In any other context, asking about someone’s personal goals, fears, desires, and obstacles shortly after meeting them would probably earn you some strange looks -- if they didn’t walk away, that is.
But in sales, we regularly reach out to prospects, introduce ourselves, and then start delving into sensitive information about our prospects’ lives.
The discovery and qualification process will lead to better insights and more accurate information if the buyer trusts you. However, depending on the length of your sales cycle, you may not have much time to establish trust and build rapport.
I’ve learned to frame my questions a specific way to get the information I need without making buyers uncomfortable. Read on to learn my techniques.
Rather than asking, “What results are you seeing from X?”, ask, “How’s it going?”
This is a powerful formula for getting prospects to open up. First, make an objective observation about the business area, campaign, or project related to your product, such as, “I see on your Careers page that you’re currently looking to hire five customer support representatives.”
Whether they say yes or no, respond, “How’s it going?”
Unlike “What results are you seeing?” -- which puts the buyer on the spot and pressures them to paint a rosy picture -- this casual question makes them more comfortable. You’ll typically receive an honest, unfiltered summary of what’s going well and what’s not.
Rather than asking, “What keeps you up at night?”, ask, “Many of my customers are focused on X, Y, and Z. Are you tackling any of those?”
It’s not just clichéd to ask what’s keeping your prospect up -- it’s also ineffective. What if they name a challenge your product can’t solve? What if they can’t think of anything off the top of their head? What if they’re doing well, and your biggest opportunity is helping them be even more successful?
The second version works for all these scenarios. First, if the buyer is experiencing a specific challenge or launching a specific initiative, this question shows them they’re not alone. Second, it subtly establishes your expertise. Third, if their answer is“No, I’m not dealing with any of those,”you can respond,“That’s excellent -- the best time to solve a problem is before you actually have it.”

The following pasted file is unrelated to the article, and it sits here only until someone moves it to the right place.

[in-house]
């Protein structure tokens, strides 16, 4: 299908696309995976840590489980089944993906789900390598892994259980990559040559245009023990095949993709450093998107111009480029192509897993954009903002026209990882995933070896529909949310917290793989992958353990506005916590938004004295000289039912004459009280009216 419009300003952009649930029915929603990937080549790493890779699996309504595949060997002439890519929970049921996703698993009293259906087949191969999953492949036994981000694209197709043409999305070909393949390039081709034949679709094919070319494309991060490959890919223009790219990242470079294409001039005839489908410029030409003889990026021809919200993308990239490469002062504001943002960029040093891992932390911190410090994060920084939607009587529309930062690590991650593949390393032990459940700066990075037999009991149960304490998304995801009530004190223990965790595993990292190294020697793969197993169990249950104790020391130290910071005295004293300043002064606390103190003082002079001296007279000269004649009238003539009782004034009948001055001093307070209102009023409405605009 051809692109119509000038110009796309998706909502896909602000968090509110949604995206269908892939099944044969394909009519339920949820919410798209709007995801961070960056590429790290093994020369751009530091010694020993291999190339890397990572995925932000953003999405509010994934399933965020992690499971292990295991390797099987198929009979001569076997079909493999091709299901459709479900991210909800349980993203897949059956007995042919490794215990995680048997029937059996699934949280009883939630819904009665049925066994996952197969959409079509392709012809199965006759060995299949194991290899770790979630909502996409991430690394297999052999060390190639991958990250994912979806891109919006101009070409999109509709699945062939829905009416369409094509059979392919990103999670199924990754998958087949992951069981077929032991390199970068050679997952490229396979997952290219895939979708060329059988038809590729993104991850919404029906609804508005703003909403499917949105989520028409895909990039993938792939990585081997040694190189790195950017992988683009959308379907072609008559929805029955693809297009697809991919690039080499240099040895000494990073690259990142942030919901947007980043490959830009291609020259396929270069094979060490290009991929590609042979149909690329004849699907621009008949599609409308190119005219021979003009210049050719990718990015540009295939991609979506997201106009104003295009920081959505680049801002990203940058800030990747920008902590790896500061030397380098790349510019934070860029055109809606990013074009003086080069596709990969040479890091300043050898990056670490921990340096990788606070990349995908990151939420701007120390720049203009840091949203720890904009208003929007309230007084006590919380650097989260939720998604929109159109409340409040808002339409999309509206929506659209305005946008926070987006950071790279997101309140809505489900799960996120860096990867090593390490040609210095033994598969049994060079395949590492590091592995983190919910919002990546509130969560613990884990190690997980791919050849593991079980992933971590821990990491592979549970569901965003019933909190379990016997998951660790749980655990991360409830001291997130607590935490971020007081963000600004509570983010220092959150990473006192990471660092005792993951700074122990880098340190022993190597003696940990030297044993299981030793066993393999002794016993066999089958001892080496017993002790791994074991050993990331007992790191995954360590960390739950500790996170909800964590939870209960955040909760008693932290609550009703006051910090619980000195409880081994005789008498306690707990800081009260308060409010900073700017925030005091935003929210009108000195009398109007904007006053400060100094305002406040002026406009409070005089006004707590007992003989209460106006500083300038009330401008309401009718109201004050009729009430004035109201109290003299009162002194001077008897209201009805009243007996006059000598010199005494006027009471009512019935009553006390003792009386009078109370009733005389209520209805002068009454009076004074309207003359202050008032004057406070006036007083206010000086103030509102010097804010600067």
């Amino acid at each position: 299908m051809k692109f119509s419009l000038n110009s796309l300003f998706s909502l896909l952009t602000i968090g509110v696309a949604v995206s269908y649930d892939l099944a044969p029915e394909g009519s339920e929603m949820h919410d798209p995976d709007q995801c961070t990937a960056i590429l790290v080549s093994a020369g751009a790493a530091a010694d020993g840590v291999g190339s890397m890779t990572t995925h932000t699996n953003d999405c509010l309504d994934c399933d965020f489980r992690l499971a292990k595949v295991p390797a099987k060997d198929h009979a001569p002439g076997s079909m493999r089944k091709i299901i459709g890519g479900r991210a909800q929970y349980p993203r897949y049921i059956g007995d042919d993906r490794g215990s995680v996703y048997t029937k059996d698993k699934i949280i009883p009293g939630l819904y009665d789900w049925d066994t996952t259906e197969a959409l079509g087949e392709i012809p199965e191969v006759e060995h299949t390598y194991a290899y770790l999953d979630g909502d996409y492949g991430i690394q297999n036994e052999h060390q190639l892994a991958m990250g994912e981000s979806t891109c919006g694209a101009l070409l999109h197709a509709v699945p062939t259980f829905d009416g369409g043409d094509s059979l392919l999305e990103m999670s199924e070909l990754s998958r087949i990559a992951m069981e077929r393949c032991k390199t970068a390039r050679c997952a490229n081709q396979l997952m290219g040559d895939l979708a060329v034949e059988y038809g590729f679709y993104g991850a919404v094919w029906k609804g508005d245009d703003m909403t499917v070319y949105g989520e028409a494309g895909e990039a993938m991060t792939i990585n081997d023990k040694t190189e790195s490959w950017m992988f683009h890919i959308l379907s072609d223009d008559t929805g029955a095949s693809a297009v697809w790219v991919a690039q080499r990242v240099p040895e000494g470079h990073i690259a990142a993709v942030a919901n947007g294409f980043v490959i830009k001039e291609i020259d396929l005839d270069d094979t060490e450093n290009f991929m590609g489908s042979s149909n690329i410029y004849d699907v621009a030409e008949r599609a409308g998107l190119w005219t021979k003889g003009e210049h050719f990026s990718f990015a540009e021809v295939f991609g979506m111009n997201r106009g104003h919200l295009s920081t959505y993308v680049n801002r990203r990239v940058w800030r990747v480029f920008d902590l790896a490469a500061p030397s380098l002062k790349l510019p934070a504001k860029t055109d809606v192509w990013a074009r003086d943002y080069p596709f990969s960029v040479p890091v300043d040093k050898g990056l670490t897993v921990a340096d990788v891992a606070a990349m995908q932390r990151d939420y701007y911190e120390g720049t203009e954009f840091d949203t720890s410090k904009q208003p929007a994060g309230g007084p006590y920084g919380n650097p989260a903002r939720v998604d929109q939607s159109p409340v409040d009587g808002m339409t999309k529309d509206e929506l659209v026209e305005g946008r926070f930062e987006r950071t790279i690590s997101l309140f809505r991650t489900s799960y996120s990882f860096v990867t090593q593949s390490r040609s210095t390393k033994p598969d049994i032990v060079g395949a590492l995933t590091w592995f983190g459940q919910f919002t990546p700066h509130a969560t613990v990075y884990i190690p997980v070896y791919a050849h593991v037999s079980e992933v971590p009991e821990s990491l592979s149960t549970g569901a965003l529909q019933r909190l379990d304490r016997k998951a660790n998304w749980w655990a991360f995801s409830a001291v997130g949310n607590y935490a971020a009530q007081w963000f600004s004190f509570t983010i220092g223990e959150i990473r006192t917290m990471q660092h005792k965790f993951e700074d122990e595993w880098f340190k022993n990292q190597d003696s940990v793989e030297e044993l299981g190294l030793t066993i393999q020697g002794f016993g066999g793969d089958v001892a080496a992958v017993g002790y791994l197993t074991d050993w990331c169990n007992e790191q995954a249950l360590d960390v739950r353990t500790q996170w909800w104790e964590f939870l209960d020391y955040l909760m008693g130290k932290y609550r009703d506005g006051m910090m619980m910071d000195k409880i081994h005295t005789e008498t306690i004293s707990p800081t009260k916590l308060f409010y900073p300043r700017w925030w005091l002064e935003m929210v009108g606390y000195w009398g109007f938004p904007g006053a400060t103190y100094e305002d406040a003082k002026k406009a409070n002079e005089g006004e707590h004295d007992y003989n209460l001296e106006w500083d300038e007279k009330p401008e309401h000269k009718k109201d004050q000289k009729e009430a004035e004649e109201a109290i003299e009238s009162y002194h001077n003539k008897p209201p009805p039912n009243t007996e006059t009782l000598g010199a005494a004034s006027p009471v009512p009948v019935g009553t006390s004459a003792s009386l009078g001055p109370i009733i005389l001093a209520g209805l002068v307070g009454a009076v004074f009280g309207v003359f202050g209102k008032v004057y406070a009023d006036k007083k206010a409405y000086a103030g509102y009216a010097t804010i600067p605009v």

Rather than asking, “Why haven’t you addressed this issue already?”, ask, “Have you tried to solve this before?”
Although normally I wouldn’t ask a close-ended question, it’s helpful in this situation for probing into your prospect’s potential inaction.
For instance, maybe they came very close to building an in-house solution a few months ago -- but ultimately decided it would be too expensive. You might blow past this detail if you assume talking to you is the first thing they’ve done about the situation.
Rather than asking, “What’s your budget for this?”, ask,“To make sure we’re a good fit for you, can you give me a sense of your general price point?”
Immediately demanding your prospect’s budget can come across too aggressively. In addition, they might not have decided yet what they’d like to spend. You don’t want to ignore the budget question entirely; after all, it’s a waste of everyone’s time if your product is way out of reach. Help the buyer understand why you’re asking with this more diplomatic version.
Rather than asking, “When do you need this up and running?”, ask, “When do you need to see [desired results]?”
For every purchase, there are three main milestones: When your prospect actually buys, when the product is installed or delivered, and when they’ll start seeing results.
Identifying that third date is key. The buyer probably isn’t thinking about the gap between implementation and impact, and if you don’t remind them, they’ll feel less urgency. Plus, you want to work on their schedule -- not yours.
Once you know their timeline for results, work backward to figure out when you need to sign the agreement.
Rather than asking, “Who’s the decision maker?”, ask, “If I prepare a sample proposal, whose name should I put on it?”
Junior employees aren’t always eager to introduce you to the budget authority. There are several potential reasons: They’re worried you’ll criticize their work or make them look bad, they don’t want to bother their boss, they want to stay in control of the process, or they’re not confident about your solution yet.
So if you want to learn who the true decision maker is, try an indirect question.
After your prospect has given you a name, follow up with:
“Would you be open to a meeting with the three of us so I can get [decision maker’s] perspective on [pain point]?”
“I’ve found [job title] often wants to be involved at [X stage]. Do you think we should bring in [decision maker] if we reach that point?”
“Are you comfortable introducing me to [decision maker] so I can get their thoughts on X and Y?”
Since making these swaps, I’ve found it much easier to uncover key details about my prospect’s pain points, needs, and financial situation. I hope you find them helpful as well.
Originally published Jul 10, 2017 7:30:00 AM, updated June 11 2021